Changes coming for Nutrition Facts labels on food products: emphasis on calories, added sugar and serving size
By Danielle Ray
Kentucky Health News
Nutrition labels on food products will undergo a facelift over the next two years.
The U.S. Food and Drug Administration finalized plans Friday to change labeling to emphasize calorie count and added sugars in an effort to simply nutrition labels and clarify serving sizes.
First lady Michelle Obama, a longtime crusader against childhood obesity, said parents will benefit from the upcoming changes.
“You will no longer need a microscope, a calculator, or a degree in nutrition to figure out whether the food you’re buying is actually good for our kids,” she told The Associated Press.
The overhaul puts less emphasis on fats and more on caloric value and added sugars. Calories on upcoming labels will be listed in larger font than other nutrient facts. Added sugar will get its own line, separate from naturally occurring sugar. Currently, both added and naturally occurring sugars were lumped under one category, “Sugars.”
New labels will also include a new “percent daily value” for added sugar, which will tell consumers how much of their recommended daily intake they will get from a given item. The FDA recommends consuming less than 10 percent of total daily calories (200 calories in a typical diet) from added sugar.
“The new labels should also spur food manufacturers to add less sugar to their products,” Michael Jacobson, president of the advocacy group Center for Science in the Public Interest, told AP. He said that under current labeling, it’s nearly impossible for consumers to know how much sugar fits into a reasonable diet.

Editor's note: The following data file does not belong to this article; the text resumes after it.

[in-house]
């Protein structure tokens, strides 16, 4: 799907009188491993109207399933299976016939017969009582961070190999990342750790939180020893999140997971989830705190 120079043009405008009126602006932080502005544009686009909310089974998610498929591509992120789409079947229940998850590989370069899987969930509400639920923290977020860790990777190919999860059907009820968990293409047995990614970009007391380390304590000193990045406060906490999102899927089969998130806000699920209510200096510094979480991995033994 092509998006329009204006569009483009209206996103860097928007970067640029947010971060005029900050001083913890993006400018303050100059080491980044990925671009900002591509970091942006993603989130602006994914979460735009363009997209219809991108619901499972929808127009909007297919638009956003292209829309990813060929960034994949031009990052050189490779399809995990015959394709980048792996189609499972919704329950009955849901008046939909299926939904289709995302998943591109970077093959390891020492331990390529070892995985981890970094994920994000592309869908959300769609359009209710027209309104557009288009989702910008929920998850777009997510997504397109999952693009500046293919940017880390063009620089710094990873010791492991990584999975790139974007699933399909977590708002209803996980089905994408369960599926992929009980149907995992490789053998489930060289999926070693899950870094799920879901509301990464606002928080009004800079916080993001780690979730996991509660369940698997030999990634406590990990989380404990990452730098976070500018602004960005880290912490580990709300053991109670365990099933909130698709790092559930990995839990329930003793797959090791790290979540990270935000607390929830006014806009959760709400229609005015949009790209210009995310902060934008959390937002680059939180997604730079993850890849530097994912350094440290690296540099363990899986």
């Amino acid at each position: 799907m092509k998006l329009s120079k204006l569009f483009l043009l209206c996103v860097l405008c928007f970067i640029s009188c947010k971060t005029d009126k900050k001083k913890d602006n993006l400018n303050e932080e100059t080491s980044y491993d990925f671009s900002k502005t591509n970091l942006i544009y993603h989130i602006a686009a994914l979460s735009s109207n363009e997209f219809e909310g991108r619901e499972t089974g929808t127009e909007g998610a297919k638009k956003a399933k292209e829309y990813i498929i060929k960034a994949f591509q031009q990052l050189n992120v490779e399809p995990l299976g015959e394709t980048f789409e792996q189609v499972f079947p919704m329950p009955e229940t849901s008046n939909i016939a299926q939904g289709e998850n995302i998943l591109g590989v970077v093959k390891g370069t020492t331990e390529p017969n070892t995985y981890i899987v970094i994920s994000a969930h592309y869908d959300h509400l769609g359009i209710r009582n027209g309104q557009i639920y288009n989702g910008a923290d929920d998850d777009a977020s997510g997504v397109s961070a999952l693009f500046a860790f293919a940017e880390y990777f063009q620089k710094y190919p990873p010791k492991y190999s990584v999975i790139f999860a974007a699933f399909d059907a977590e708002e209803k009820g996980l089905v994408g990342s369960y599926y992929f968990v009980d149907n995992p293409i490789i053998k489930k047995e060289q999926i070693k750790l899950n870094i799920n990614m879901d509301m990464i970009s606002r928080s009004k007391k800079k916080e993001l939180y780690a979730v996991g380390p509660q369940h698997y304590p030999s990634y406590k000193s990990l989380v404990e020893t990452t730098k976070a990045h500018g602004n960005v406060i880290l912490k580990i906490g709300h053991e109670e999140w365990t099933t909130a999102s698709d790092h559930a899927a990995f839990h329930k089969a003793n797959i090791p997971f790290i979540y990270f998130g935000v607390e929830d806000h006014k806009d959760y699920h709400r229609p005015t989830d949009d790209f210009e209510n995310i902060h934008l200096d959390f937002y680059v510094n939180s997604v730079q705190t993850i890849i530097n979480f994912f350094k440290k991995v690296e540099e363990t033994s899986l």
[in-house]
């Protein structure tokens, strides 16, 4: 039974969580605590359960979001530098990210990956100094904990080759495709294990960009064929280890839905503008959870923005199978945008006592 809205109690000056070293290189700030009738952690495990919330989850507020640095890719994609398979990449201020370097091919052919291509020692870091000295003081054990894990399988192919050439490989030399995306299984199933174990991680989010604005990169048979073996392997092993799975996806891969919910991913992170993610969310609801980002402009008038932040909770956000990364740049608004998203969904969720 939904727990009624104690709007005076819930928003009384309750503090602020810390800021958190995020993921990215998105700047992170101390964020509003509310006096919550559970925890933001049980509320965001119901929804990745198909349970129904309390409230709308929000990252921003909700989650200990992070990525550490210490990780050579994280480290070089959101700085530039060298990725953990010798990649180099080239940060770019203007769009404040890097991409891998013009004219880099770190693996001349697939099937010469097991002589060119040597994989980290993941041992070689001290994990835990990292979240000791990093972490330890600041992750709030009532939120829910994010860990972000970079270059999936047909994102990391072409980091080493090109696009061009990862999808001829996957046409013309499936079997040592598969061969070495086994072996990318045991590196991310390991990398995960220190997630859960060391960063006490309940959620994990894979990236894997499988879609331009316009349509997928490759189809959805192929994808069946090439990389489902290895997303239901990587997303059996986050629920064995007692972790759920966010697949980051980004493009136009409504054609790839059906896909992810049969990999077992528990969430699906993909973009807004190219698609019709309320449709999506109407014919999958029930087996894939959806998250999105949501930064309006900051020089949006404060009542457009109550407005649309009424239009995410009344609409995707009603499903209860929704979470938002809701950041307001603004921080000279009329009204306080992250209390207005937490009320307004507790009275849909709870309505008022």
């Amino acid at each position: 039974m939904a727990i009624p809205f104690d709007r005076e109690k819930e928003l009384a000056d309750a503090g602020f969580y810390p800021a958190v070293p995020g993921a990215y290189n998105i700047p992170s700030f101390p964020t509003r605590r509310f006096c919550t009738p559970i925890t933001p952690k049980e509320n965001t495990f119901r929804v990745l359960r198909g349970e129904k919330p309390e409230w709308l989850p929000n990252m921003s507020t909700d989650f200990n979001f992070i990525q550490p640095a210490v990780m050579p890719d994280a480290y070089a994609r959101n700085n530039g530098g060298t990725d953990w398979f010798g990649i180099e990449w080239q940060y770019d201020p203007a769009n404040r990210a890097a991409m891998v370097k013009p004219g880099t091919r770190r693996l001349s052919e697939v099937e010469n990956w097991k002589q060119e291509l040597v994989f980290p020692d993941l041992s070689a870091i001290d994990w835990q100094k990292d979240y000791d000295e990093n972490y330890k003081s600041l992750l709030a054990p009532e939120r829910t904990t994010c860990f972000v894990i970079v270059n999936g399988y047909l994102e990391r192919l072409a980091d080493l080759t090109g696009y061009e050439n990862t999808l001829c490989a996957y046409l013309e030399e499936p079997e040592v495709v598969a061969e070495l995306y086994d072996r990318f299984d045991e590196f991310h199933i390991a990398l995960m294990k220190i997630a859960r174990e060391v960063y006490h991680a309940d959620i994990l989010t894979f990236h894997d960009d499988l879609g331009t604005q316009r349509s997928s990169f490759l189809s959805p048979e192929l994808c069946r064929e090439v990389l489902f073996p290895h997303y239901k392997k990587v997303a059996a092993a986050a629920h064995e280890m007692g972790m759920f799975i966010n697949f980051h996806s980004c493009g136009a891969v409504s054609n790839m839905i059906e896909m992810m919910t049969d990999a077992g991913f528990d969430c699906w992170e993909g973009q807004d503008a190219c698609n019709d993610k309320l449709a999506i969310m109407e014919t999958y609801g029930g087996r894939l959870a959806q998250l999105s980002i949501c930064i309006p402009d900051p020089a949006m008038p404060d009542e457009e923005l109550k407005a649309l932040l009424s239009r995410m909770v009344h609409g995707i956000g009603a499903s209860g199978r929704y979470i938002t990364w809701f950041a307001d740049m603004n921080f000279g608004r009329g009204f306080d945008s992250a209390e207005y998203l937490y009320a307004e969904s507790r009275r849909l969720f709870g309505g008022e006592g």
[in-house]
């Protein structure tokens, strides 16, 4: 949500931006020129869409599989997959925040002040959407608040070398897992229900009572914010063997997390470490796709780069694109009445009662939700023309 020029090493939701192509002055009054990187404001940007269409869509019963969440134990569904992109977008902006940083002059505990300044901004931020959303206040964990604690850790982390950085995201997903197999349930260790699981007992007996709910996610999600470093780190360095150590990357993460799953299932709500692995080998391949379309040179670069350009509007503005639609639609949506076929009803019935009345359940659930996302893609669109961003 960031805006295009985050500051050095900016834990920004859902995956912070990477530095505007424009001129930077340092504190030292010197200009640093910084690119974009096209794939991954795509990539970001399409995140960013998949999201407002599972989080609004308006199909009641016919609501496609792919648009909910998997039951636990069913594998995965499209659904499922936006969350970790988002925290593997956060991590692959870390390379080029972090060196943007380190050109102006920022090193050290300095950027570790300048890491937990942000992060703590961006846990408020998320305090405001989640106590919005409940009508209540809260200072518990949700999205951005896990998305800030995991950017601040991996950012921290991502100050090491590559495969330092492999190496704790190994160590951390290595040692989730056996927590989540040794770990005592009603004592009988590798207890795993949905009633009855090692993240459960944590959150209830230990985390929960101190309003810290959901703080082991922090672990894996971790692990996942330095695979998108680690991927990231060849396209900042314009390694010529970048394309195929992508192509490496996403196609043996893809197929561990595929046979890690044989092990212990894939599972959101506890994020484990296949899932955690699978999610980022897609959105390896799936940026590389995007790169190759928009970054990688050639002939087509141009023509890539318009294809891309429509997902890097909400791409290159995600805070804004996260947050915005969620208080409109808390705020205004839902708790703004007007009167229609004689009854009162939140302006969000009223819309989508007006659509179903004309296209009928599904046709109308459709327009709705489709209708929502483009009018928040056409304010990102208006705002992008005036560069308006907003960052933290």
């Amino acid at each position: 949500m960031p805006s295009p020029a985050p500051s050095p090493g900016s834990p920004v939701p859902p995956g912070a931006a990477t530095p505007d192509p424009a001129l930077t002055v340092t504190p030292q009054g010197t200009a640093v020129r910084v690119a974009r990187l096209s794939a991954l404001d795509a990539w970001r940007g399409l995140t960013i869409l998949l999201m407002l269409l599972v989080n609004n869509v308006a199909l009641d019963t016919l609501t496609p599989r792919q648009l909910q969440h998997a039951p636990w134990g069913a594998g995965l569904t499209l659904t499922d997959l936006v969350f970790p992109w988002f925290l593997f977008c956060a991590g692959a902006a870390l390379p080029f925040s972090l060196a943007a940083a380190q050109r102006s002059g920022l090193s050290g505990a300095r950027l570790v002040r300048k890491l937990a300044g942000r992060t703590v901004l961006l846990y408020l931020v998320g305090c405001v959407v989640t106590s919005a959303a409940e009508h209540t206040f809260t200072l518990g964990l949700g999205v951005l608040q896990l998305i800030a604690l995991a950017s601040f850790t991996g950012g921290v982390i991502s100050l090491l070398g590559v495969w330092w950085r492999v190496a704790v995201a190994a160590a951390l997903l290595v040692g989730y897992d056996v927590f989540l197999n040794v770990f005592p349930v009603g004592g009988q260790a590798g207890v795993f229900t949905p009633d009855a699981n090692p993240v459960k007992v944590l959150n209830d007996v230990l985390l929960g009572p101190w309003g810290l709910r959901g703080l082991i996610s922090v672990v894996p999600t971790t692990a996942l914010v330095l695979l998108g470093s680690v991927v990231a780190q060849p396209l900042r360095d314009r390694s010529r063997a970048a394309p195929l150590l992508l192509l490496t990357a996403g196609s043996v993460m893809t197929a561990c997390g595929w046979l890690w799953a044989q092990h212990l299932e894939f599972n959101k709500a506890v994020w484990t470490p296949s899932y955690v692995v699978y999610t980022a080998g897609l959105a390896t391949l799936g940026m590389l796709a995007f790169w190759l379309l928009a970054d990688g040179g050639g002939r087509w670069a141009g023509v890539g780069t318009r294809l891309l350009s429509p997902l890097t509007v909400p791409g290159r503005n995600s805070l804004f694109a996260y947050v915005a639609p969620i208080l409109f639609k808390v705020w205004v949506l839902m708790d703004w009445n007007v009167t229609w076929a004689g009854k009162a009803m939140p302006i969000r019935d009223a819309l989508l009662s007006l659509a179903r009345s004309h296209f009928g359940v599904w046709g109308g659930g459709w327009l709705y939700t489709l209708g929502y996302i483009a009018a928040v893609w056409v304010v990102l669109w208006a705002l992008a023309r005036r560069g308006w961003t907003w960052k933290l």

The footnote will better explain what “percent daily value” means. It will read: “The % Daily Value tells you how much a nutrient in a serving of food contributes to a daily diet. 2,000 calories a day is used for general nutrition advice.”
Serving sizes will also be clearer. The biggest difference will be that serving sizes will be based on what consumers typically eat instead of what they should eat. About one-fifth of foods will undergo revised calculations. For example, a serving size of ice cream will be 2/3 of a cup; previously it was a 1/2 cup.
If you’ve ever been duped into consuming more calories than you intended, or tried to calculate exactly what fraction of a slice of pizza constitutes a serving size, you’re in luck. Package size affects what people eat, the FDA noted. So, products that were previously between one and two servings, such as a 20-ounce soda, will be labeled as a single serving, since consumers generally eat or drink the entire contents in one sitting.
Larger containers, like pints of ice cream, will have dual column labels: one column with information for a single serving and the other with information for the entire container.
Labels will also include two additional nutrients: potassium and Vitamin D.
Industry reaction was predictable. A representative for the Sugar Association told AP that emphasis on added sugar could confuse consumers, but other industry leaders welcomed the changes.
“This update is timely as diets, eating patterns and consumer preferences have changed dramatically since the Nutrition Facts panel was first introduced,” Leon Bruner, of the Grocery Manufacturers Association, told AP.
Most food manufacturers have until July 2018 to comply. Smaller manufacturers will have an additional year.
The FDA proposed the changes two years ago. They are the first major update to nutrition labels since labeling was introduced in 1994. So far, more than 800,000 foods have nutrition labels.
For more information on the changes, click here.